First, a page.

The Feminist Economics of Trade, edited by Irene Van Staveren, Diane Elson, Caren Grown and Nilufer Cagatay. Colchest: Francis Taylor Group, 2007. ISBN 978 0 415 43637 3, 352 pages.
This latest book from the IAFFE book series "Advances in Feminist Economics" is a compilation of 14 different theoretical, empirical and policy perspectives on the gender dimensions of international trade and globalization. The methodological plurality in the different contributions makes the book a valuable resource for students and policy makers looking for an alternative to the standard neo-classical analysis of trade and globalization.
The book begins with a critique of the standard analysis of globalization that is often derived from neo-classical theory of free markets and trade. In chapter 2, Lourdes Beneria, invoking Karl Polanyi's theme of the social construction of markets, argues that free trade doesn't just come about freely. In many instances it has required a deliberate set of government policies aimed at increasing capital mobility and expanding market-oriented production. Such policies do not consider the question of how people without any access to capital might be able to participate or how expanding market-oriented production might impact non-market production that sustains households. Given the gender relations in many developing economies, lack of access to capital and the burden of non-market production are issues that most often impact women.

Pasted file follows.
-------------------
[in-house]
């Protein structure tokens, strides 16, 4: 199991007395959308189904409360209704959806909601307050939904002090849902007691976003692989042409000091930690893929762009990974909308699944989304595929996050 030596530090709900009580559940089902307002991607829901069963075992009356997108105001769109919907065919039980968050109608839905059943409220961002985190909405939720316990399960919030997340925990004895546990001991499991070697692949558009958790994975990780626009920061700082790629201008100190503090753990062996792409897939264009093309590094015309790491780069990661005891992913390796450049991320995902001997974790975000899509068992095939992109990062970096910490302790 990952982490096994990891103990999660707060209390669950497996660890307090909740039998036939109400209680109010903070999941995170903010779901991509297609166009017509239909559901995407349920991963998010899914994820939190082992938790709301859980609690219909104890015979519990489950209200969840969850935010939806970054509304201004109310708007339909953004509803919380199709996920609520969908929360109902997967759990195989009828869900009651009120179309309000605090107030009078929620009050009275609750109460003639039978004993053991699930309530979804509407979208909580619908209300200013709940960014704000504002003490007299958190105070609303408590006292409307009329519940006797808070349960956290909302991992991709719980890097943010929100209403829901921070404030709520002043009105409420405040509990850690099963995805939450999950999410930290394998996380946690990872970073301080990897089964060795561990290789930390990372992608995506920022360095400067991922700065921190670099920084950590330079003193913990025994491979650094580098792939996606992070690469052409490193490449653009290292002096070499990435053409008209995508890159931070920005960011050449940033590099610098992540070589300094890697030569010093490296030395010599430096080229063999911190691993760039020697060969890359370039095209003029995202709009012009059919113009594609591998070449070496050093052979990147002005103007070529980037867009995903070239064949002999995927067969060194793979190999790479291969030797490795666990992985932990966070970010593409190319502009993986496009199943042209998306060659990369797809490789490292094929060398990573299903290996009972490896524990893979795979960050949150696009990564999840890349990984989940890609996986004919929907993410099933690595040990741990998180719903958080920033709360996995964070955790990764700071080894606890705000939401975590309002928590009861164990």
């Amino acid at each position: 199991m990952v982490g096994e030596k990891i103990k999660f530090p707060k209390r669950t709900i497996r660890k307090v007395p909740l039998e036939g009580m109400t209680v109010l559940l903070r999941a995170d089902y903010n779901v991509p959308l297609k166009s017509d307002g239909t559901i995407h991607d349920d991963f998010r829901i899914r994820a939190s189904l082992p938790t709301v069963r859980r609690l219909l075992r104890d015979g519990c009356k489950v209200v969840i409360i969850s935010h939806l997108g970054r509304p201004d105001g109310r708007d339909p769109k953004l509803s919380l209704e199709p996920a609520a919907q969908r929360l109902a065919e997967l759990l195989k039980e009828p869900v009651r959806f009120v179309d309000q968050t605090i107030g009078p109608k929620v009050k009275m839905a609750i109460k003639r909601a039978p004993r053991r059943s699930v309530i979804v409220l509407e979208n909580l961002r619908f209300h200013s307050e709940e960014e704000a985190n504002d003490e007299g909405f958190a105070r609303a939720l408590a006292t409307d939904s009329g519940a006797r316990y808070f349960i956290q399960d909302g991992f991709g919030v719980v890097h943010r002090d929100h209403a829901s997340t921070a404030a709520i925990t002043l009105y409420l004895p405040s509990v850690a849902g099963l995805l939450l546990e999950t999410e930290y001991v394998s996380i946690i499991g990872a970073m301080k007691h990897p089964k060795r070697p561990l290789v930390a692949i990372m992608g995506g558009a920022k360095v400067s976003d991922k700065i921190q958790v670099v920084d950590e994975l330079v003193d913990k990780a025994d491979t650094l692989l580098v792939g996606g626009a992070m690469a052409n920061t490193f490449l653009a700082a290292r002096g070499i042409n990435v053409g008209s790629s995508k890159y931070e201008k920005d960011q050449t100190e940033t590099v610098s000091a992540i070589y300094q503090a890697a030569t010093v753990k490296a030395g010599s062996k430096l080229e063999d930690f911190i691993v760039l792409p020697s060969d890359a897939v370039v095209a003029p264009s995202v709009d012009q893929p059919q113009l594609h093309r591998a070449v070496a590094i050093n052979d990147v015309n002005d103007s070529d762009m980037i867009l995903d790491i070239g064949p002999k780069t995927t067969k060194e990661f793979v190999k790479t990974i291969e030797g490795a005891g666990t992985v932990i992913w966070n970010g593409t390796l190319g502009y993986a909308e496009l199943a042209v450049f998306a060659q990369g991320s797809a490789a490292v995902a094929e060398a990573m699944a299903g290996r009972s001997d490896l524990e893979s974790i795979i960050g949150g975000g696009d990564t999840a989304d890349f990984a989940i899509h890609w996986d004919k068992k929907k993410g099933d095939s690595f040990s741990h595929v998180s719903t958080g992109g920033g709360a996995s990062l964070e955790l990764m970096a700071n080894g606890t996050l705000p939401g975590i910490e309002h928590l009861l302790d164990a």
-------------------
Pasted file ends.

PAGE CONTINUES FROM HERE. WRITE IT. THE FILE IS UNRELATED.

In chapter 3, Diane Elson, Caren Grown and Nilufer Cagatay formalize this critique by looking specifically at the principle of comparative advantage that drives mainstream trade theory. When countries specialize and trade according to their comparative advantage, they experience net gains with a zero trade balance and merely transitory unemployment. The authors examine alternate theories based on Marxist and Post-Keynesian perspectives that question this comparative advantage story. The common critique is that empirical evidence does not support the predictions of trade according to comparative advantage. In fact, balance of payment imbalances and rising unemployment levels have persisted in many countries and are not merely transitory.
Therefore it is not comparative advantage but absolute advantage that drives trade, with the latter being based on access to capital and technological advances. The authors argue that this absolute advantage principle is more useful in describing some of the gender...